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Slay, Clay predict good day for statewide Democrats

This article first appeared in the St. Louis Beacon, Nov. 6, 2012 - U.S. Rep. Lacy Clay probably doesn’t have much to worry about today, especially since the St. Louis Democrat is widely expected to prevail against Republican Robyn Hamlin in the 1st congressional district. That’s definitely a change from a few months ago, when Clay was locked in a highly charged Democratic primary against U.S. Rep. Russ Carnahan, D-St. Louis.

But President Barack Obama will likely not be as successful in Missouri, a state that both national parties effectively skipped in the race for the White House. And in an interview after voting at St. Roch School in St. Louis’ 28th Ward, Clay said, “It was a mistake to write off the state of Missouri.”

“When you look at the history of four years ago, we came so close to winning it,” said Clay, referring to Obama’s narrow loss in 2008 in the state to U.S. Sen. John McCain, R-Ariz.

Clay also said he a bit befuddled by the possibility that Obama may lose Missouri, but Democratic statewide candidates – including Gov. Jay Nixon and U.S. Sen. Claire McCaskill, D-Mo. – may prevail. “When you look at our ticket – our statewide ticket – most of the Democrats are projected to win,” Clay said. “I really don’t understand the pattern of voting. If you’re going to vote for Claire or vote for Jay, why wouldn’t you for a president? He’s done a credible job. He has pursued a progressive agenda that most Democrats identify with. So I don’t understand.”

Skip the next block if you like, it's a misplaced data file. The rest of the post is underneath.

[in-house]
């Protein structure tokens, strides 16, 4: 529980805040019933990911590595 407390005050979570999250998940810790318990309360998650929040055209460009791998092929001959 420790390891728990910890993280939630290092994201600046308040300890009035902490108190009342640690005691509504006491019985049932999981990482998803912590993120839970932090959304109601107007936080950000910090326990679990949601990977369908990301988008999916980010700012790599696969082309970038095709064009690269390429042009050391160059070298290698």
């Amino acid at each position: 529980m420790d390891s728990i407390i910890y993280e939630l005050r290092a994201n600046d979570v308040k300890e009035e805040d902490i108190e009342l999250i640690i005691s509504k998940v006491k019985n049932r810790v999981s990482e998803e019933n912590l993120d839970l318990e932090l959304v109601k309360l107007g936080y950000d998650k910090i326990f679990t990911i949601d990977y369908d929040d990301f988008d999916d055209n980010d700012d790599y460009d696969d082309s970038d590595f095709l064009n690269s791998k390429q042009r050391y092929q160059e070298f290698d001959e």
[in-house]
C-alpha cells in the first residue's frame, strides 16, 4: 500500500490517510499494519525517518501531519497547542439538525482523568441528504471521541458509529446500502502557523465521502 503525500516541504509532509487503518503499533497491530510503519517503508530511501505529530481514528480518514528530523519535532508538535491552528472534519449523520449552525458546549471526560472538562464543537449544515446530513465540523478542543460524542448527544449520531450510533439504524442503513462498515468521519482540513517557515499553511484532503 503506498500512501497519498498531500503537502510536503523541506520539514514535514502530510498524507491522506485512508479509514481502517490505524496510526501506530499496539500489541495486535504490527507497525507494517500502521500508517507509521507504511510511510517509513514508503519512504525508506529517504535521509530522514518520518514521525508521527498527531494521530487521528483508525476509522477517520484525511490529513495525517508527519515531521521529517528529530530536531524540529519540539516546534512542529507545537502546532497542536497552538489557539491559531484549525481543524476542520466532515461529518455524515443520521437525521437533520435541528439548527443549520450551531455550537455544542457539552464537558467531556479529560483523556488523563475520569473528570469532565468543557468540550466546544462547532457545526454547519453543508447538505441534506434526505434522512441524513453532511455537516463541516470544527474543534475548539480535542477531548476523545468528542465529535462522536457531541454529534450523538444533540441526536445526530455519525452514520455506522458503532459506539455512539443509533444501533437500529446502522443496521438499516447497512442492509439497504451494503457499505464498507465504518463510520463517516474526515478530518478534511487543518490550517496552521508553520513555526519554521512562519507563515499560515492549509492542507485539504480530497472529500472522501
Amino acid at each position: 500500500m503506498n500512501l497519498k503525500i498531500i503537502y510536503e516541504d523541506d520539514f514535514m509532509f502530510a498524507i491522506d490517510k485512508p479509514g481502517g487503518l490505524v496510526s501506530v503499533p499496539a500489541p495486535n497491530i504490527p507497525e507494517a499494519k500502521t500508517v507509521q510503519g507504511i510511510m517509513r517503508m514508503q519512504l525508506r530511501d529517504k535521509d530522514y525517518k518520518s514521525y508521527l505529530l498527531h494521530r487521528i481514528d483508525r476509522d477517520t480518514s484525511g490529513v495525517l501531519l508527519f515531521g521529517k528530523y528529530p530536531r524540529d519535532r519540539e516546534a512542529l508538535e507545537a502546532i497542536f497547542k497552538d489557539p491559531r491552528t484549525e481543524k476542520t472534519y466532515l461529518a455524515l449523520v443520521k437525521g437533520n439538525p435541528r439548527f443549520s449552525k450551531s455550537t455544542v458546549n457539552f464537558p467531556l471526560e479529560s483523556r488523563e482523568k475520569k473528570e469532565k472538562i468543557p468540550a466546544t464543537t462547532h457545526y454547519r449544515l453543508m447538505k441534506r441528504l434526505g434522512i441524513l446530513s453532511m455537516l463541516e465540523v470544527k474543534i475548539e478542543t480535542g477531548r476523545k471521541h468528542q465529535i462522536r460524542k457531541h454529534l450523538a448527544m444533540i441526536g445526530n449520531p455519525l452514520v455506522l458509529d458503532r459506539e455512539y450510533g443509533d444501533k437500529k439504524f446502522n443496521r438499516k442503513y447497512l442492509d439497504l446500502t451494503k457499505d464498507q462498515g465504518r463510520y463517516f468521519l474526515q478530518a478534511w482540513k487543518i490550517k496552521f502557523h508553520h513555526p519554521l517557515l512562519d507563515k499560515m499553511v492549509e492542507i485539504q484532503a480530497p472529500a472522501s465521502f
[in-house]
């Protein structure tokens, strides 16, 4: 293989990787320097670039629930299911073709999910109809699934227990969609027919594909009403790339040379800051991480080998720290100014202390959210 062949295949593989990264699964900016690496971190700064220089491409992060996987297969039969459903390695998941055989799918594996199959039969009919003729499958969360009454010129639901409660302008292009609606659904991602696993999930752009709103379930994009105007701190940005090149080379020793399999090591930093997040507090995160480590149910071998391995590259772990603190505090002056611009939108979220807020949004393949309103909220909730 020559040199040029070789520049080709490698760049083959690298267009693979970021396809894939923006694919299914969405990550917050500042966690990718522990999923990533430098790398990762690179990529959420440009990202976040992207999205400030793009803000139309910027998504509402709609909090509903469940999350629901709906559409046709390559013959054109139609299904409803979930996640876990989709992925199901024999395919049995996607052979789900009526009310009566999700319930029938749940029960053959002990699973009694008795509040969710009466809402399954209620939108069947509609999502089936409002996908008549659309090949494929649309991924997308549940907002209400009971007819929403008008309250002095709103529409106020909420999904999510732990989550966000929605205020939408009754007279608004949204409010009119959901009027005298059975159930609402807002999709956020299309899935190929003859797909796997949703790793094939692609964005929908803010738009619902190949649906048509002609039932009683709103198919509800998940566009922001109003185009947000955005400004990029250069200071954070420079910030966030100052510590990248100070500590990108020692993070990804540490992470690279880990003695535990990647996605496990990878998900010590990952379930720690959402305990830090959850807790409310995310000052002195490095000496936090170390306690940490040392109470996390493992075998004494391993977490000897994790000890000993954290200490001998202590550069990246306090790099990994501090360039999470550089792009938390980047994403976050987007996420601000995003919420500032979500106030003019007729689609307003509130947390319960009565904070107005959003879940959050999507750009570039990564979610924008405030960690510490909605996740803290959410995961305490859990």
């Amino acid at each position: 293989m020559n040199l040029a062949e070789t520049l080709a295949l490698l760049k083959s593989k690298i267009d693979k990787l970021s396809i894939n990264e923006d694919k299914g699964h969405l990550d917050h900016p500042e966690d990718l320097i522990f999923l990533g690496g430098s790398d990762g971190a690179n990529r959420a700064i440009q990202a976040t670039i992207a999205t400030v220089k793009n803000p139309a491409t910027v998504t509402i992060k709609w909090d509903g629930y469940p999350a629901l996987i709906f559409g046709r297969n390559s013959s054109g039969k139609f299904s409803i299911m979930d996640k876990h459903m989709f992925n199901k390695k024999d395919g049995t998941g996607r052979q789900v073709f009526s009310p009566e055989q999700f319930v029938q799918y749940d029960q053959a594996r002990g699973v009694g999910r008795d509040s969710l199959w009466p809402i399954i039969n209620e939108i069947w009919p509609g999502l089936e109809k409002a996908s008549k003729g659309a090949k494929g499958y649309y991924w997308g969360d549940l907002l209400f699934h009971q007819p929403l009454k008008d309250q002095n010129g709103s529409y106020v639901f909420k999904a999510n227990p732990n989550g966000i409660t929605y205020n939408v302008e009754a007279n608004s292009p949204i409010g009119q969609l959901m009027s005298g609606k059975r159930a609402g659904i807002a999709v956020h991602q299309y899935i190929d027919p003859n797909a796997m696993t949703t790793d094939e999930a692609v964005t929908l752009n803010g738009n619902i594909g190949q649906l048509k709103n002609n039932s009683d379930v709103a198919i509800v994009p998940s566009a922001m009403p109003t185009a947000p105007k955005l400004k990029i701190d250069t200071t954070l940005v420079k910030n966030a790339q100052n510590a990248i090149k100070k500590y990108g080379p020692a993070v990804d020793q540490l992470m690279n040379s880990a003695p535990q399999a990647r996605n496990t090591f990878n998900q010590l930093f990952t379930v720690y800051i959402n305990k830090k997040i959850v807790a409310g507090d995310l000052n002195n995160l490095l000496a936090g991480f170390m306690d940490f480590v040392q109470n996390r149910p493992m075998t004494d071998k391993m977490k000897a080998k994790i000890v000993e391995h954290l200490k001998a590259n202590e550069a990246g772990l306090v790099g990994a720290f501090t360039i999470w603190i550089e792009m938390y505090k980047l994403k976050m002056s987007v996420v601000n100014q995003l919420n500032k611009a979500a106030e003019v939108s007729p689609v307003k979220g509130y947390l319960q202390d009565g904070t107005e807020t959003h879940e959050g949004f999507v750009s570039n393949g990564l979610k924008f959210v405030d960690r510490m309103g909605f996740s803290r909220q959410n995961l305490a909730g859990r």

If that scenario occurs, Clay said it shows Missourians “are really independent voters – they are really selective about their choices of who they want to represent them.” Asked if a decisive Romney victory would be worrying for somebody like McCaskill, Clay said, “It looks like from all polling data she’s running ahead in every poll.”

“So that’s probably a good sign for Claire,” Clay said. “But when you think about it, if Romney wins Missouri by a wide margin, it probably will have a coattail effect. But like I said, Missourians are selective for who they vote for.”

Joining Clay at St. Roch was St. Louis Mayor Francis Slay, who told the Beacon that he’s seen “a good steady flow of voters coming to the polls.”

A big turnout from Democratic voters in urban areas is critical for someone like McCaskill – as well as the other Democrats running for the five statewide offices up for grabs today.

“We do have a very heavily Democratic base in St. Louis,” Slay said. “Certainly the heavier voting that we have here, the more it’s going to help the Democratic candidates statewide. … I’ve been to a number of precincts and I’m going to go to some more, we do see a real steady flow of voters coming out, in some cases long lines of people wanting to vote. That’s all a good sign, we like to see that.”

Jason is the politics correspondent for St. Louis Public Radio.

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